"It's very timely because we have just passed the Bangasamoro Organic Law. It will succeed if we also change the hearts and minds of our leaders," she added.
"That's why we are targeting the Christian community as audience. They are the majority that can shape the success of the unity of the Lumad, Muslim and themselves, the Christian people," Jacob said.
Luarca added that in order to reach a wider audience, he hopes other theater groups will stage the play in the provinces, especially in Mindanao.
"Let this play be shown everywhere but not us. Let other groups take over the script," he said.
Storytellers, vessels of peace
Members of the Actors Company who are part of the play are Doray Dayao, JV Ibesate, Jonathan Tadioan, Lhorvie Nuevo, Marco Viaña, Eunice Pacia, Monique Nellas and Ybes Bagadiong. They also have a guest actress, Iman Ampatuan, an alumnus of Tanghalang Ateneo.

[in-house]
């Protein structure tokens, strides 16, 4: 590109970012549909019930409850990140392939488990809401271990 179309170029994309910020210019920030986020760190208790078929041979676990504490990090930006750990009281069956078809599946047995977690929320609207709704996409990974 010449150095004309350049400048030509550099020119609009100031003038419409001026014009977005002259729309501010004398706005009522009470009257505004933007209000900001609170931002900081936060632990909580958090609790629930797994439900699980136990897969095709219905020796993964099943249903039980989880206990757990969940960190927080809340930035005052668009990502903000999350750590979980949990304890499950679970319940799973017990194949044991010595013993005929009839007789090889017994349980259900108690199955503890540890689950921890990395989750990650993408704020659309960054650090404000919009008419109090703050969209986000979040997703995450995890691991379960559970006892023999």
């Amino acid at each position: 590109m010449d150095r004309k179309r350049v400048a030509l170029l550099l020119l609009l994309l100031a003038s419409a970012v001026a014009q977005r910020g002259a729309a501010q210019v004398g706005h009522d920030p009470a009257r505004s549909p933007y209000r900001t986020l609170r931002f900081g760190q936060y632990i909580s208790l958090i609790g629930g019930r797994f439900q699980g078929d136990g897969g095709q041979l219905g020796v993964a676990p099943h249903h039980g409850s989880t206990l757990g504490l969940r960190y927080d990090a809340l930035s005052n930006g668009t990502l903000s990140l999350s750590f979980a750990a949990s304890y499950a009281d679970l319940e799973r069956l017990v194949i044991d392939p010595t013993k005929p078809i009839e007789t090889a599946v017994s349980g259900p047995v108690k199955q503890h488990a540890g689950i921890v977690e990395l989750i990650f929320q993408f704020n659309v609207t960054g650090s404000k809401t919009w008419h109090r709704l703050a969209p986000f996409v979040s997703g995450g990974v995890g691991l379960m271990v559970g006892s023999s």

The artistic team is composed of Antonette Go as assistant director, Viaña as production designer, Paw Castillo as production designer, D. Cortezano as lights designer, Arvy Dimaculangan as sound designer-music director-arranger-puppeteer, Jomelle Era as choreographer, and Joyce Anne Garcia as production designer.
Go said it's their first time to do devised theater, a form wherein the actors are doing creative collaboration that is almost improvisatory. But what is more important is the story of Fatima and her community.
"Malaking blessings na nagiging instrument kami. Manilenyo din kami at 'yun din ang magiging audiences namin," she said.
Among the challenges for the actors is playing multiple roles.
Asked about her opinion in being part of the experimental play, Dayao said at the end of the day, she is just a storyteller.
In agreement, Ibesate said in telling a story that is not theirs, they become vessels.